Hope it is (getting) nice and warm where you are, and you all have a wonderful week! -c x

March 8, 2010

hello kyoto!


- late lunch in the mid afternoon at café bibliotic hello!


***



we arrived in kyoto on a sunny and warm friday, then spent the weekend busy running errands in the cold rains. so i was grateful for the sunshine and blue sky in the monday morning.



and even though the glorious weather was fairly short-lived, my day got only better as i caught up with my fellow (temporary) kyotoite for a lazybusy afternoon of chatting, lunching, lounging, shopping, and more chatting. there are few better ways to kick start a week than this - especially when it's your first week in a new city.



* café bibliotic hello! is a machiya-turned-into-cafe, arguably one of the best known of this sort - a super relaxing and cozy place. i have some photos i took last time i was there a few years ago here; more from the same trip in the autumn 2007 are here. you can also read a little about the cafe in english here.



hello the new week, hello my friends, and hello kyoto! -c x

March 3, 2010

a day for girls -in a hurry


It is hinamatsuri, or Girls' Day today. It's the time for families with girls to put out a set of ohina-sama (hina dolls) and place hina-arare (sugar-coated popped rice) and hishimochi (rhombus-shaped, tri-color layered mochi) in front of them, and make chirashi-zushi and drink amazake. Well, only I didn't.


I thought/hoped about cooking/baking something traditional or something inspired by traditional - but alas, neither happened; I was short of time, but you can call me lazy. So instead I took a short cut and went out for a quick trip to a nearby department store and scored a few things including a cake made to look like a hishimochi adorned with an edible pair of hina dolls. So it's like two in one (hishimochi + hina dolls)! Well, sort of. Scattered around it is hina-arare, just to boost the girlie factor.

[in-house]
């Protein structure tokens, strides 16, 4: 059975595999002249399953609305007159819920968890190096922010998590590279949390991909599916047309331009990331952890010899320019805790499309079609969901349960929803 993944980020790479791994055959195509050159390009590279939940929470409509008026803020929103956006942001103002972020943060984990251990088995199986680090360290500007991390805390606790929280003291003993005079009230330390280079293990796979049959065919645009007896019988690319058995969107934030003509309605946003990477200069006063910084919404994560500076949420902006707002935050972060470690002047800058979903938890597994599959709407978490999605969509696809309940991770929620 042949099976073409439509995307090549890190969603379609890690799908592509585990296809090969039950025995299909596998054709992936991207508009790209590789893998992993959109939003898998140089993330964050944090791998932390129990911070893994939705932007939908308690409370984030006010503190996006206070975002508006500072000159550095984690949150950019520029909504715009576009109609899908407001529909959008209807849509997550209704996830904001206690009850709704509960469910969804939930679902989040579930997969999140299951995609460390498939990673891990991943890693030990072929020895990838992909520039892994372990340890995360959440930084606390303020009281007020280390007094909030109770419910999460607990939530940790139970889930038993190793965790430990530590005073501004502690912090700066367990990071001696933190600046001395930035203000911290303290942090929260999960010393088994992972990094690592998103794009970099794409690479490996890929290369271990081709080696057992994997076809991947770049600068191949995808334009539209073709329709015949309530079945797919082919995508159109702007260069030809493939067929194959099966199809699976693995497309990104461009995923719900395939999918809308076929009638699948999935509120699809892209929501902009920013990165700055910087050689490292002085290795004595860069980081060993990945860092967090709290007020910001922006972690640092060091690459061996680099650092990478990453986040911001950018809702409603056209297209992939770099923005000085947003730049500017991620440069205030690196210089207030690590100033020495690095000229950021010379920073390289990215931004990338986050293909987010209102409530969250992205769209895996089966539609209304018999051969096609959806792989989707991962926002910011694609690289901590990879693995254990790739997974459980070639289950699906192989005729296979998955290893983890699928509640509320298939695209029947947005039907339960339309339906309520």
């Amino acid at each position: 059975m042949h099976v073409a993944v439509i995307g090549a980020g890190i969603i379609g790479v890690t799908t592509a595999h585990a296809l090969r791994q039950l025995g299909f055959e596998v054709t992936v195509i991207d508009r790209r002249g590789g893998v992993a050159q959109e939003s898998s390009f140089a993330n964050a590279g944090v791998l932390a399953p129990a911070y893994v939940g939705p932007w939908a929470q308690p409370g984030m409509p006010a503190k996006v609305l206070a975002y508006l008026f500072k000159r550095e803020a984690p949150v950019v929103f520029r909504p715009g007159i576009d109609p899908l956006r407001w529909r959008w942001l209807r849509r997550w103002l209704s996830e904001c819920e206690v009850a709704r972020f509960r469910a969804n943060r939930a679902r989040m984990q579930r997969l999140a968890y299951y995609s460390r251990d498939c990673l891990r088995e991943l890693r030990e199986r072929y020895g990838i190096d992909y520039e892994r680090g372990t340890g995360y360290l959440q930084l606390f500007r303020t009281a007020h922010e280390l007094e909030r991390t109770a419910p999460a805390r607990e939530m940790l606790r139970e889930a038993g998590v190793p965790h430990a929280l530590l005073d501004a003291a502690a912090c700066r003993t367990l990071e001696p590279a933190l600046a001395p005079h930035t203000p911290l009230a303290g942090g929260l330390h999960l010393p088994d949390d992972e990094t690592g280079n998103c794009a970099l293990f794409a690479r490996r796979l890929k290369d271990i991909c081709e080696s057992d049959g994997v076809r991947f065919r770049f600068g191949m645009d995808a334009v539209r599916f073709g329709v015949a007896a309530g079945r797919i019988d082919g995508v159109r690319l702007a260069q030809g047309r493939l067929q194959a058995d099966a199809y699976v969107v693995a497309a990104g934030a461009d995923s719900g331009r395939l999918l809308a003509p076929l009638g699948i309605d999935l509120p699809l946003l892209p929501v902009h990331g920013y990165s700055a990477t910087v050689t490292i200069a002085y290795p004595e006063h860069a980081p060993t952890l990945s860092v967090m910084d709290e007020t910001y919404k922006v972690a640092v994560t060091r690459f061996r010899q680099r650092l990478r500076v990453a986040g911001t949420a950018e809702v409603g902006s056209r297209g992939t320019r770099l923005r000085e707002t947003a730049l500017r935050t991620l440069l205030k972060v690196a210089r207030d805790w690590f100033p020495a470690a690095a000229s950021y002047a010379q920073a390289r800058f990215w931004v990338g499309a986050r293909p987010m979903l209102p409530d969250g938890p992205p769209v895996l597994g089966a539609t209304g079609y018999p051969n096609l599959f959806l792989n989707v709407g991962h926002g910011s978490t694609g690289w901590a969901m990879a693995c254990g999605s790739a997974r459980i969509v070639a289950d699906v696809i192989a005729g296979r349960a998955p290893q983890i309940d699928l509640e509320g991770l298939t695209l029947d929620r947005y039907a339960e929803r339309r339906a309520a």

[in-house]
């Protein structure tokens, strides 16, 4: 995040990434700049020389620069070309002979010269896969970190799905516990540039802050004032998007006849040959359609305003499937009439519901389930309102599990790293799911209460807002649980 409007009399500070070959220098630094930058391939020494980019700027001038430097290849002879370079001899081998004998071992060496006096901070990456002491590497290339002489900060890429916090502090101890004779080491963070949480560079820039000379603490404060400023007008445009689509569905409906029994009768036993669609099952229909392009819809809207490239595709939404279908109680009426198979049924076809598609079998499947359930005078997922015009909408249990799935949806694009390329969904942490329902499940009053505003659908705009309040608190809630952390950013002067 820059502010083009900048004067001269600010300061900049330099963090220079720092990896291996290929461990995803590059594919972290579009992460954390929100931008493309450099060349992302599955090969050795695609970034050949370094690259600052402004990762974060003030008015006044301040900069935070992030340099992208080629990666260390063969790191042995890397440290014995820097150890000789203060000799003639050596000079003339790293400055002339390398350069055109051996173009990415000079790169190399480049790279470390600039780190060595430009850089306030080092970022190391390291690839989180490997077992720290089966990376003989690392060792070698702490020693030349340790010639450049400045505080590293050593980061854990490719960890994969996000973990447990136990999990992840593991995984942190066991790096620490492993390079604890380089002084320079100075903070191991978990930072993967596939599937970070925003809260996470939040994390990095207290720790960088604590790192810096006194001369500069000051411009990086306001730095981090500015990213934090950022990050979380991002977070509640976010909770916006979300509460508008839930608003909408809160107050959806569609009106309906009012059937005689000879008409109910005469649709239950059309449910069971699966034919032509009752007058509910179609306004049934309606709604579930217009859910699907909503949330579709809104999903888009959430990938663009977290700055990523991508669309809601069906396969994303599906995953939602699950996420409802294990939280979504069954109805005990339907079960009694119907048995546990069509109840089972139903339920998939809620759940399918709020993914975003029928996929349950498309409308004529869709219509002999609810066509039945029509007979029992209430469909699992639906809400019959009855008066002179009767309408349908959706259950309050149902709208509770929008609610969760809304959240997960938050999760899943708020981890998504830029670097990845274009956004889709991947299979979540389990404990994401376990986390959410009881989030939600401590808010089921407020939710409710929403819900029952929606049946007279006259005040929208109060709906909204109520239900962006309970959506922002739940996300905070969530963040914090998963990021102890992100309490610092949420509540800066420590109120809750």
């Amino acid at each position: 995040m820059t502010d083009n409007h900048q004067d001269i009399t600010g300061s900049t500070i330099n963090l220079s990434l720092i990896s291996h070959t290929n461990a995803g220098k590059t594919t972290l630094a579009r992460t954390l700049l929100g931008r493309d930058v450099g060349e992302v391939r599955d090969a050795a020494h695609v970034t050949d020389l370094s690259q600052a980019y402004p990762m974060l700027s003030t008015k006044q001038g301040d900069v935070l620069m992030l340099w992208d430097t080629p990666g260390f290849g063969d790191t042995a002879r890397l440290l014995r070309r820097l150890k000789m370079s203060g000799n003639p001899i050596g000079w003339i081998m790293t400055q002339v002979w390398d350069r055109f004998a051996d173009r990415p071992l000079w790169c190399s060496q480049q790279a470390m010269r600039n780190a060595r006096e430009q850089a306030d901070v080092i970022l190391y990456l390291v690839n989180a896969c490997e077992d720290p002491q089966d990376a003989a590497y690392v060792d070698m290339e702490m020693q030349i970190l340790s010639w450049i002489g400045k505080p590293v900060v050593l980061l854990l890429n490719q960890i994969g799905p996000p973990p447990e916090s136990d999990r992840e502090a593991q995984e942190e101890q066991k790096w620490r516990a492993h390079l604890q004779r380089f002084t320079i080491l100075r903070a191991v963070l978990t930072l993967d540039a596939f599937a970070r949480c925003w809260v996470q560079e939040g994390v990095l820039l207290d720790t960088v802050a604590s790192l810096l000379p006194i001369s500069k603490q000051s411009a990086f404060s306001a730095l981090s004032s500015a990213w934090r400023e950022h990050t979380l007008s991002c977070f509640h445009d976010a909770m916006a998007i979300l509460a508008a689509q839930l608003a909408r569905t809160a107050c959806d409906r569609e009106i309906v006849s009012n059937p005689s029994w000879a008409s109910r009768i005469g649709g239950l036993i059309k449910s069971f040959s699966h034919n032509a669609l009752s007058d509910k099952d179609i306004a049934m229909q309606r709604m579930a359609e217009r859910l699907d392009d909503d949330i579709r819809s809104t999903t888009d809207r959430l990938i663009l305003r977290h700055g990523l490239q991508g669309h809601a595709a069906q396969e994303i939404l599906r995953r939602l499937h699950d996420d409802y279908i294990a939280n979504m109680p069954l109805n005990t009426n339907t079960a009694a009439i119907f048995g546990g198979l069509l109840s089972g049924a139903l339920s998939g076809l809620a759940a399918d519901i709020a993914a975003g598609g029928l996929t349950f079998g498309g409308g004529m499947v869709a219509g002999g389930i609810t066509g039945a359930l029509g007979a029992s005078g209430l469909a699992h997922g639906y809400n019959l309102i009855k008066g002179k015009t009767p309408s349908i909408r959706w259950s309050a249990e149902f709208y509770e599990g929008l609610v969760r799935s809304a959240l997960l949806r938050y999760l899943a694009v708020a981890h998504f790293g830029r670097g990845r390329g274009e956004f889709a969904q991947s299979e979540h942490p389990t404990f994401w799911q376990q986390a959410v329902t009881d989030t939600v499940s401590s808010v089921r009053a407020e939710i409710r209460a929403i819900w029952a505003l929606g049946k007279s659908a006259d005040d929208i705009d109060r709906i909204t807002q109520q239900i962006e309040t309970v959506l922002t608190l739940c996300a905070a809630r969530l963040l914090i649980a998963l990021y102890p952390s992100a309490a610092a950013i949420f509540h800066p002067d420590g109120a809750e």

I also grabbed a ready-to-eat chirashi-zushi for lunch, which was very forgettable - I wish I'd made some by myself. Maybe one of these days.

March 3rd is also called momo-no-sekku ("peach blossoms' festival"), because it's around the time for peach blossoms to bloom - although that's in lunar calender, so today it's more like late March to early April. But the tradition of appreciating peach blossoms around hinamatsuri remains to this day and we'd look out for some, usually still in bud, as we prepare for the festival.


On my way back home I stopped by a local flower shop and picked up a small bouquet of pink peach blossoms that came with rape blossoms and tulip, both of which herald the arrival of spring; and the lady at the shop gave me a bunch of white peach blossoms, too. A small thing, but that made my day. So did the warm, sunnier day that came after days after days of clouds and rains.

So my hinamatsuri this year was a very low-key, overly casual, and very much a cut-corners version, but a couple of years ago I made a little more efforts (and managed to blog about it): here, if you're interested.


Happy Girls' Day to all the girls! -c x